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Conflicted Brains Work Differently

When relationship difficulties are hard to resolve, a brain scan can be tremendously helpful for getting the answers you need. This is why the doctors at Amen Clinics use brain SPECT imaging to help couples who are at odds with each other. After 3 decades of using SPECT, we have found that marital and relationship problems are often linked to undetected problems with brain function in one partner or both. The valuable information from the scans can provide a new perspective for how you see yourself, your significant other, and your relationship issues. For example, the scans can show if there is undiagnosed and/or untreated ADD/ADHD, depression, obsessive-compulsive tendencies, brain injury, anxiety, PTSD, brain toxicity (see Bonnie and Dave’s story below), and more. Without looking at the brain, these problems might never be successfully addressed.

Healthy Brain Scan

Dave’s Brain Scan

SPECT (single photon emission computed tomography) is a nuclear medicine study that evaluates blood flow (activity) in the brain. Basically, it shows three things: healthy activity, too little activity, or too much activity. The healthy SPECT scan on the left shows full, even symmetrical activity on the surface of the brain. Dave’s brain scan on the right shows a pattern called “scalloping” that reveals multiple areas of low blood flow on the surface of his brain. This pattern is often seen in people who abuse drugs or alcohol. But Dave, who was in marital therapy with his wife Bonnie, didn’t drink or use drugs. (See Bonnie and Dave’s story below.)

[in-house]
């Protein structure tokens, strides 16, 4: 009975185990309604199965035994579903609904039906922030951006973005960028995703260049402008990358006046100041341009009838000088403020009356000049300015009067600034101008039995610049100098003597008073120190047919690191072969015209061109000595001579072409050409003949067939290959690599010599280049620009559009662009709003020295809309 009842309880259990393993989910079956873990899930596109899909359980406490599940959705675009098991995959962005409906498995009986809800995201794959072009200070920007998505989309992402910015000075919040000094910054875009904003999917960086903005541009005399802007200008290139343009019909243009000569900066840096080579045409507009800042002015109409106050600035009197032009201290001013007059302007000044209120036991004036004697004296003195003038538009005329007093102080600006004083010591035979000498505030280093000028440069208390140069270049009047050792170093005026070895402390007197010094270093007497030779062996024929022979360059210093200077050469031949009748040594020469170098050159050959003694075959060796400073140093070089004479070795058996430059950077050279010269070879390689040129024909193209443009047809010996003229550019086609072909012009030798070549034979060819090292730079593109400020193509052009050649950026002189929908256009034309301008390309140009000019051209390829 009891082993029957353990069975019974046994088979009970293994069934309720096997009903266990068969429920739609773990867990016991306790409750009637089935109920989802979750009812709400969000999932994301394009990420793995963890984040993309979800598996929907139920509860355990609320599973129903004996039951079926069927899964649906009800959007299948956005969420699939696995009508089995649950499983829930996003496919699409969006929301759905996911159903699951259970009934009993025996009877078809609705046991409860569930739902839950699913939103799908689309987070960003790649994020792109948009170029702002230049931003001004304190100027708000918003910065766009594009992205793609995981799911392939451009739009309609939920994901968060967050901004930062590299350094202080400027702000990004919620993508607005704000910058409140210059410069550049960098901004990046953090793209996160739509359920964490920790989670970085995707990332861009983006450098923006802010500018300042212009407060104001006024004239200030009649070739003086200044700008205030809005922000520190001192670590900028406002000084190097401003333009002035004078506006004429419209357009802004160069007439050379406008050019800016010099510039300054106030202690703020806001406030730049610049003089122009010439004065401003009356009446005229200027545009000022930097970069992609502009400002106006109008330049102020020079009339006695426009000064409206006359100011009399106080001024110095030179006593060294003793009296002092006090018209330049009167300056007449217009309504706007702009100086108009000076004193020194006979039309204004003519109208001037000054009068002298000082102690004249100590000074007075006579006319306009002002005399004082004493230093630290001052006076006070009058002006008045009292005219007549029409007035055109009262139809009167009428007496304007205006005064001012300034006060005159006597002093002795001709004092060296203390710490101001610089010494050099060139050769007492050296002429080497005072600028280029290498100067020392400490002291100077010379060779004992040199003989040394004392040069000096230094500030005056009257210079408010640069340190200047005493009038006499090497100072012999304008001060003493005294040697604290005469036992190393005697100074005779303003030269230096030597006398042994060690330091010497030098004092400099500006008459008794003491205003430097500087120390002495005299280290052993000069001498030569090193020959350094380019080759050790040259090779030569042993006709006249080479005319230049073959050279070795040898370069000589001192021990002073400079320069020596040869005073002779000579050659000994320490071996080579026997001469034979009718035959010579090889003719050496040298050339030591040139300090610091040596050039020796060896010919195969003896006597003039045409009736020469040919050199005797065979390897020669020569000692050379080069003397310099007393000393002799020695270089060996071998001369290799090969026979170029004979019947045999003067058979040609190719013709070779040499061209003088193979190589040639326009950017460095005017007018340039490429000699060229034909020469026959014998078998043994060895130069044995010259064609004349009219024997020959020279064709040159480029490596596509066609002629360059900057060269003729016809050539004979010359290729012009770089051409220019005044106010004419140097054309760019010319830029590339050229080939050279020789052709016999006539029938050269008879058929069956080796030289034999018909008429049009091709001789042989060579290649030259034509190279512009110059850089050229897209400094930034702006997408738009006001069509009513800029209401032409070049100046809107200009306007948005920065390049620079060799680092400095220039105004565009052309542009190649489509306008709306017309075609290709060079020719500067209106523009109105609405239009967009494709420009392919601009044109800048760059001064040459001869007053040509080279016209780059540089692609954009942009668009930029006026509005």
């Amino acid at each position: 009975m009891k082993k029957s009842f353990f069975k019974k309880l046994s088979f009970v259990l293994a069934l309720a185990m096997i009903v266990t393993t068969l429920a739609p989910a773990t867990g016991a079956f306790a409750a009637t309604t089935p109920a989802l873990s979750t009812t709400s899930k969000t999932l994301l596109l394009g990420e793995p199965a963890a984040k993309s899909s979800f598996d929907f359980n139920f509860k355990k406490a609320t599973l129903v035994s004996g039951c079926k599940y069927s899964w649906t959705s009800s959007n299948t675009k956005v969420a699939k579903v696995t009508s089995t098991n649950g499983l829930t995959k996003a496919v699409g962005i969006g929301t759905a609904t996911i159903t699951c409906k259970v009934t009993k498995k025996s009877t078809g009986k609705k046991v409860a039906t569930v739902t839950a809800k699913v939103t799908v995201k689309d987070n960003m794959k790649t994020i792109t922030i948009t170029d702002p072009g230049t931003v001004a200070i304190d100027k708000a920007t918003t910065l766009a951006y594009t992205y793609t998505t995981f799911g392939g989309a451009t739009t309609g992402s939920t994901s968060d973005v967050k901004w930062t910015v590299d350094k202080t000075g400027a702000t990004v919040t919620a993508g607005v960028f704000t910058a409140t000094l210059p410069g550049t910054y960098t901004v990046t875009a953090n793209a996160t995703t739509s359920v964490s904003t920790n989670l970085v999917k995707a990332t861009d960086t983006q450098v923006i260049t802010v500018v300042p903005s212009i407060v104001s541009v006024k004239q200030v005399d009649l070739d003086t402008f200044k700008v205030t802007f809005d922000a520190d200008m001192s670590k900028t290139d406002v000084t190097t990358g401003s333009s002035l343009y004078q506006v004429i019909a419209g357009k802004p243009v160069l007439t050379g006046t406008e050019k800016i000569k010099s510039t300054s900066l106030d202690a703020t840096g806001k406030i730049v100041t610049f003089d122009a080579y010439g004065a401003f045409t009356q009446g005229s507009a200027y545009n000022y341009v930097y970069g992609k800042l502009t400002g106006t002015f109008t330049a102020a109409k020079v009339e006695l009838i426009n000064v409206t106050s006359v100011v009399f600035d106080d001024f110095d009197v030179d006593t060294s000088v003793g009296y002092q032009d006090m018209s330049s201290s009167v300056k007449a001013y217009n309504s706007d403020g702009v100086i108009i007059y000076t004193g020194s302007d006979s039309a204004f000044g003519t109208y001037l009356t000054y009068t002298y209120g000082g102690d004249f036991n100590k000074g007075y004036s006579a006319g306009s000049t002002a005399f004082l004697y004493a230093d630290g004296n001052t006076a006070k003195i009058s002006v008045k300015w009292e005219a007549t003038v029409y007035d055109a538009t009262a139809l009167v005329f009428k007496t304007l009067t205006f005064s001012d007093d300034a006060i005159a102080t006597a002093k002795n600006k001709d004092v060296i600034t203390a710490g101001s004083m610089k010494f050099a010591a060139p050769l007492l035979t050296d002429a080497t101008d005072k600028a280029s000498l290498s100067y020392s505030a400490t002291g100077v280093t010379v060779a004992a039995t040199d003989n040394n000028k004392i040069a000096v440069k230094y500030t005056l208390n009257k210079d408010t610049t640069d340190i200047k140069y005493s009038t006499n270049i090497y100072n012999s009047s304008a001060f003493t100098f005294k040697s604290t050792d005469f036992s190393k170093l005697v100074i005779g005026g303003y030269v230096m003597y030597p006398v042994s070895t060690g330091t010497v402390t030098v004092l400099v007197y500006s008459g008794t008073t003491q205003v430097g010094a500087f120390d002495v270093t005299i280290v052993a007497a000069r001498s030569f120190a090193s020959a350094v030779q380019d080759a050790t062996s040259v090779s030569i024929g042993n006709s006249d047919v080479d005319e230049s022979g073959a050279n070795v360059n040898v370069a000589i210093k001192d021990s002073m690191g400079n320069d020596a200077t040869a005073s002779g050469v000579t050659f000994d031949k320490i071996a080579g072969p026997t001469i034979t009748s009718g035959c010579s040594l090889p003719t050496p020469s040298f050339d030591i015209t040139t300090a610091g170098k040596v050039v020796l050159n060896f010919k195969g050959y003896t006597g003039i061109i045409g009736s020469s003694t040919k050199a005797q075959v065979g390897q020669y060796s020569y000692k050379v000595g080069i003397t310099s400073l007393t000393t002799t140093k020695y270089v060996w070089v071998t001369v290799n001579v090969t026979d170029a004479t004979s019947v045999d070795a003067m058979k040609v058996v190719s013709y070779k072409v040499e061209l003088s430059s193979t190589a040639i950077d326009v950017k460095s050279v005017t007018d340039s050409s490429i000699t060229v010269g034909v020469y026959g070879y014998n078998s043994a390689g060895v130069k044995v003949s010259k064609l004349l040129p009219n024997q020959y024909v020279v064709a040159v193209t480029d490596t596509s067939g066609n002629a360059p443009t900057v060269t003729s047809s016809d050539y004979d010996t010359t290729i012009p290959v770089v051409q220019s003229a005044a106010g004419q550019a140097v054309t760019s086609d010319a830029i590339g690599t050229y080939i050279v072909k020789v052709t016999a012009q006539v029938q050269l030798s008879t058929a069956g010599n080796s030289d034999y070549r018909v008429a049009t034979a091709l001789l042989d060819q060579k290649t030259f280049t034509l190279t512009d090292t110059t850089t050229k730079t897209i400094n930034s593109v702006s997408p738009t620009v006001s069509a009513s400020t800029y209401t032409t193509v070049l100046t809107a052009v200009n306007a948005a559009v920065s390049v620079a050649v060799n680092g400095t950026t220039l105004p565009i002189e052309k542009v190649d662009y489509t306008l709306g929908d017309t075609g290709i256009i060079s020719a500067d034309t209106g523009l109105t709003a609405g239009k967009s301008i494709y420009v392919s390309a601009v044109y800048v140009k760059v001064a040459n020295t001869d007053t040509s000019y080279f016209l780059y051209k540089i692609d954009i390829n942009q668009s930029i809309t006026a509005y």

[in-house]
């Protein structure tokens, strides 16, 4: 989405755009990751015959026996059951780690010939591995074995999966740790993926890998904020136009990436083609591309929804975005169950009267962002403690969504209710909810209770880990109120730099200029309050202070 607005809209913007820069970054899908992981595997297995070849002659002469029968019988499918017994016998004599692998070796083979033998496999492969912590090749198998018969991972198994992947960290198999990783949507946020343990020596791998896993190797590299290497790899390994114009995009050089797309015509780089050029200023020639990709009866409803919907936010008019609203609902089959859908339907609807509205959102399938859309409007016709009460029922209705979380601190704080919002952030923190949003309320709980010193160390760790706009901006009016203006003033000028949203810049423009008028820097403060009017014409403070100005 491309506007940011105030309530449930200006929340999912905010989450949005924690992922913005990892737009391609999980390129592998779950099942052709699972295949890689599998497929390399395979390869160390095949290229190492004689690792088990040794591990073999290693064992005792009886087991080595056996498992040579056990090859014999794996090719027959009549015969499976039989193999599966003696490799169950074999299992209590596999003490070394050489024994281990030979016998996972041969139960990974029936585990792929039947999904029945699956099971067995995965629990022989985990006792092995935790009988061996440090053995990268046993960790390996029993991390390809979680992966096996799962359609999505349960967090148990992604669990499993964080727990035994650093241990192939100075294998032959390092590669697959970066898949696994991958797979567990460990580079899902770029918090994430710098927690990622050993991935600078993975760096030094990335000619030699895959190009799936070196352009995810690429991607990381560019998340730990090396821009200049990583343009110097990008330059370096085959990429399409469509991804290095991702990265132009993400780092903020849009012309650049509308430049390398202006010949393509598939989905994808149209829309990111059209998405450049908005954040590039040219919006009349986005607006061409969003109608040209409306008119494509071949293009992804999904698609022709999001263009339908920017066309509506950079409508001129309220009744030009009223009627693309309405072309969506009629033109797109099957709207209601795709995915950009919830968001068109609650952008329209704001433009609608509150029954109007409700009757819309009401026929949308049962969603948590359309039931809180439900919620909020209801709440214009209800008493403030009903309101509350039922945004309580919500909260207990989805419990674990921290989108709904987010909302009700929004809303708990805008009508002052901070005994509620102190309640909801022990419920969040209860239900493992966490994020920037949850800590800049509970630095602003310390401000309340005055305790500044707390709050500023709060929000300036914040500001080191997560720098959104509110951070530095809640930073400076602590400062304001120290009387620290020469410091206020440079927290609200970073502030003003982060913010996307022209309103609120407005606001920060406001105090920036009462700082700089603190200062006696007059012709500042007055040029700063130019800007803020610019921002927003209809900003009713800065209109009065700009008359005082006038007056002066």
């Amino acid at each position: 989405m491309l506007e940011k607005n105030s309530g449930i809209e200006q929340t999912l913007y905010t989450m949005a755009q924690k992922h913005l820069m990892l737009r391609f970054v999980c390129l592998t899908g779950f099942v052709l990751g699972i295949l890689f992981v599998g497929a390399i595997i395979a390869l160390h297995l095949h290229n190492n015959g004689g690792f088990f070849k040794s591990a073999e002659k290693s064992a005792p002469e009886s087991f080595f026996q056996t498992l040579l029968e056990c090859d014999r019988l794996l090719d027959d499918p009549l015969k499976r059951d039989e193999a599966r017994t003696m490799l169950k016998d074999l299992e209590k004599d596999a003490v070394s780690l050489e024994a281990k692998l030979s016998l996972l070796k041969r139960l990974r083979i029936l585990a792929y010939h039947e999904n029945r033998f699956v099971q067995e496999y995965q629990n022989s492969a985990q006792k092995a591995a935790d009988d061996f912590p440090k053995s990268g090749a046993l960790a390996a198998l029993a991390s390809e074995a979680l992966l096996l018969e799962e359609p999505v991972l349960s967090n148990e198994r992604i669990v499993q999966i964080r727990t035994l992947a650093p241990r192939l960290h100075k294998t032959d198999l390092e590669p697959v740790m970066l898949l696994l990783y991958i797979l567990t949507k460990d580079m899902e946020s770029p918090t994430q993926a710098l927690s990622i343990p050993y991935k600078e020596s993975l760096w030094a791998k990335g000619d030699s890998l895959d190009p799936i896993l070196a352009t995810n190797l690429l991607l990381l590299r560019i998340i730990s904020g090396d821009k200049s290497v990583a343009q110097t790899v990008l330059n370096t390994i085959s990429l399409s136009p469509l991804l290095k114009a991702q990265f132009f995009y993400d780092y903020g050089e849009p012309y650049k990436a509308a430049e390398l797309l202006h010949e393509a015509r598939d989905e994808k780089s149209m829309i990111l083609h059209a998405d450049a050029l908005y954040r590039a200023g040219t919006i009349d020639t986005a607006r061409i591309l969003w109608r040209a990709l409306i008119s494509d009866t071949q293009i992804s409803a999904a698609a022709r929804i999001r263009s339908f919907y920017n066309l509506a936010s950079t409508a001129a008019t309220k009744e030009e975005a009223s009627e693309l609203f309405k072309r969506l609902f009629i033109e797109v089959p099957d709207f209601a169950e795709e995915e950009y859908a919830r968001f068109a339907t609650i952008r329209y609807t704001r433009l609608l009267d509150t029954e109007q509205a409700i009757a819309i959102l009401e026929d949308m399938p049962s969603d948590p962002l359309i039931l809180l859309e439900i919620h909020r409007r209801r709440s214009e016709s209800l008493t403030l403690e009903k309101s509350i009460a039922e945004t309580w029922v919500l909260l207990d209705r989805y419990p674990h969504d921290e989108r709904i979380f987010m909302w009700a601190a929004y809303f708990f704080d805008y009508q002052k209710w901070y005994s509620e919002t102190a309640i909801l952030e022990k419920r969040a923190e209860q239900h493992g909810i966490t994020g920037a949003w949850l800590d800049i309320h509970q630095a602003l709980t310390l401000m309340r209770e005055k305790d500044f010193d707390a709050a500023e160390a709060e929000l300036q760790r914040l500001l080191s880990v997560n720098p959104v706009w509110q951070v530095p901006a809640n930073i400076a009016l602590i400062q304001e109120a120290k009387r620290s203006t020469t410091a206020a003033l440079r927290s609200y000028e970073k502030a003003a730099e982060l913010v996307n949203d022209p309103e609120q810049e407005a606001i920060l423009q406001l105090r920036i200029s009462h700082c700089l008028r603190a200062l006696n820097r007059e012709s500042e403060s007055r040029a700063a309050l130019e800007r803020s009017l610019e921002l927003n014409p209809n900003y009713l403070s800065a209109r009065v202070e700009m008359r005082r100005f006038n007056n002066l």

Ready to learn more? Speak to a care coordinator today!

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How Marital & Relationship Problems are Linked to Brain Function

There are many things that lead to conflict in a marriage or relationship, so it is important to ask WHY you behave the way you do and WHY your partner acts the way they do. The answers lie in the brain.

The following problems are connected to brain function:

  • Saying things you regret, using poor judgment, acting impulsively, making bad decisions, and even infidelity and addictions can indicate problems in an area of the brain called the prefrontal cortex (PFC). The PFC is involved with planning, forethought, judgment, focus, insight, empathy, and impulse control. When activity in this part of the brain is low, it leads to problems with these functions.
  • Moodiness, negativity, feeling bored and unmotivated, low energy, and sleep and appetite problems can be signs of overactivity in the deep limbic system, which is the brain’s emotional center. When this part of the brain works well, it helps you be happy, feel motivated, and be able to enjoy the things you like to do.